The Great Pacific Garbage Patch is not just an 80,000-ton cloud of plastic and trash that floats in the vast expanse of the open ocean, situated over a thousand miles away from land. It has also become an ecosystem that provides a habitat for various sea creatures, from worms to anemones, that latch onto the garbage, a new study found.
A team of biologists fished out toothbrushes, broken glass, and rope covered with gooseneck barnacles and shiny jet-black sea anemones that looked like buttons. In total, they found almost 500 marine invertebrates from over 45 different species that were attached to the debris. This challenges the scientific understanding on coastal species.
“It was surprising to see how frequent the coastal species were. They were on 70% of the debris that we found,” lead author Linsey Haram, a National Institute of Food and Agriculture science fellow, told CNN. “It’s hard to know exactly what’s going on but we have seen evidence of some of the coastal anemones eating open ocean species.”
A surprising finding
The Great Pacific Garbage Patch is the biggest accumulation of ocean plastic in the world – covering an area twice the size of Texas. It’s enclosed by a massive gyre, the largest of five rotating circular currents found in the world’s oceans. These gyres draw in litter towards their center, where it becomes trapped and forms a swirling vortex of trash.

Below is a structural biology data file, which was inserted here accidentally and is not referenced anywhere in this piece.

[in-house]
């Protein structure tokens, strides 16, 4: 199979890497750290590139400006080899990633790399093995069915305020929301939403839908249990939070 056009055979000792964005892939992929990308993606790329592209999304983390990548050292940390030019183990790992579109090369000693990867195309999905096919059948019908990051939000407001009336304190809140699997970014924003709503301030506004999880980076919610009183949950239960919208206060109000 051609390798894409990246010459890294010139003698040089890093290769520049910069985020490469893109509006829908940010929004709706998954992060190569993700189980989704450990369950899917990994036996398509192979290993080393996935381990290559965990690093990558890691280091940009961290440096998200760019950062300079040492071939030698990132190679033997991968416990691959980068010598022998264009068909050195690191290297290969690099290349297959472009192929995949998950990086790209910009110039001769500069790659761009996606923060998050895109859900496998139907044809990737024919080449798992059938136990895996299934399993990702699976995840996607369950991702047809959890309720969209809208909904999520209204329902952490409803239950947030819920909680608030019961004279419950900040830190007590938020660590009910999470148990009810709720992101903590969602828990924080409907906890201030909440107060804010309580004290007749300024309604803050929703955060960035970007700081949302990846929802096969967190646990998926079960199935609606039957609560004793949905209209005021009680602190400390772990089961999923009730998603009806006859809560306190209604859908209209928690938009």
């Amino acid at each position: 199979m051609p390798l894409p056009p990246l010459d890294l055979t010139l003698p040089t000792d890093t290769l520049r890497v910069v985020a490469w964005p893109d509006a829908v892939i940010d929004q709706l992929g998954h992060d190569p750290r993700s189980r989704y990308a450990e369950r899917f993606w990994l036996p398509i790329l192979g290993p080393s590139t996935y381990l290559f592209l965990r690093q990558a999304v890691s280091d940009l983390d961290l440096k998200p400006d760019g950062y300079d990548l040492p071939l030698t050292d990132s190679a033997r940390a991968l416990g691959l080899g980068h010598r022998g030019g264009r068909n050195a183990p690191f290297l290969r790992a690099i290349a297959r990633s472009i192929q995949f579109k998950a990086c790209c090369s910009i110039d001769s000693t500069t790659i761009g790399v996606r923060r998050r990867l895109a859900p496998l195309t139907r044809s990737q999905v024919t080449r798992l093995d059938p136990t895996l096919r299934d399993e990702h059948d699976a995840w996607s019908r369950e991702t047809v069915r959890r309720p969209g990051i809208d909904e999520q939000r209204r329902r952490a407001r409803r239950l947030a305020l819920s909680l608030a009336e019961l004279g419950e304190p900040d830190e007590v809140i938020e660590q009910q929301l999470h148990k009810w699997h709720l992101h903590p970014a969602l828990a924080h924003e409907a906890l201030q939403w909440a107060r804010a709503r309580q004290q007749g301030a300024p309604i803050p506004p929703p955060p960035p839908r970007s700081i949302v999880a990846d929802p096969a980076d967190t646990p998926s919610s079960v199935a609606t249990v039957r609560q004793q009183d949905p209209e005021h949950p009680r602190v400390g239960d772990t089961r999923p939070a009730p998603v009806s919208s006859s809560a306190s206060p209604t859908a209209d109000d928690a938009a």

The Ocean Cleanup, an NGO that develops technology to extract plastic from the ocean, estimates there are 1.8 trillion pieces of plastic in the patch that weigh about 80,000 tons. Most of the plastic comes from the fishing industry, the NGO said, while between 10% and 20% of the total can be traced back to the 2011 tsunami that struck Japan.
For their study, Haram and her colleagues partnered up with The Ocean Cleanup to collect over 100 pieces of plastic from the Great Pacific Garbage Patch between November 2018 and January 2019. They found a total of 484 invertebrate organisms that represent 46 different species. Of these, 80% were typically found in coastal waters.
Scientists had long thought that coastal species couldn’t live long-term out at sea due to differences in temperature, salinity, and available nutrients. But the 2011 tsunami in Japan forced us to rethink old assumptions, as identifiable trash from Japan started appearing in places like Hawaii years later, carrying coastal species that managed to survive.
“They’re having a blast,” study coauthor Matthias Egger, head of environmental and social affairs at The Ocean Cleanup, told The Wall Street Journal of the coastal species living on the trash. “That’s really a shift in the scientific understanding.”
Scientists have warned there’s a rapid increase in ocean plastic pollution. To address this, Ocean Cleanup has built a trash-collecting system that collects plastics as they float by. But this is only part of the solution, and without policy action, the rate at which plastics enter the oceans could increase by around 2.6 by 2040, according to a recent study.
Countries at the United Nations agreed last year to end plastic pollution and create a global plastic pollution treaty by 2024. This would be a legally binding agreement to address the full cycle of plastic, from production to disposal. As that happens, many governments are already acting by banning the use of single-use plastics in their territory.
Still, the world produces some 391 million metric tons of plastic every year, much of which ends up in the oceans, where it is unaccounted for. According to one study, there are over 170 trillion plastic pieces in the oceans already.
The study was published in the journal Nature Ecology & Evolution.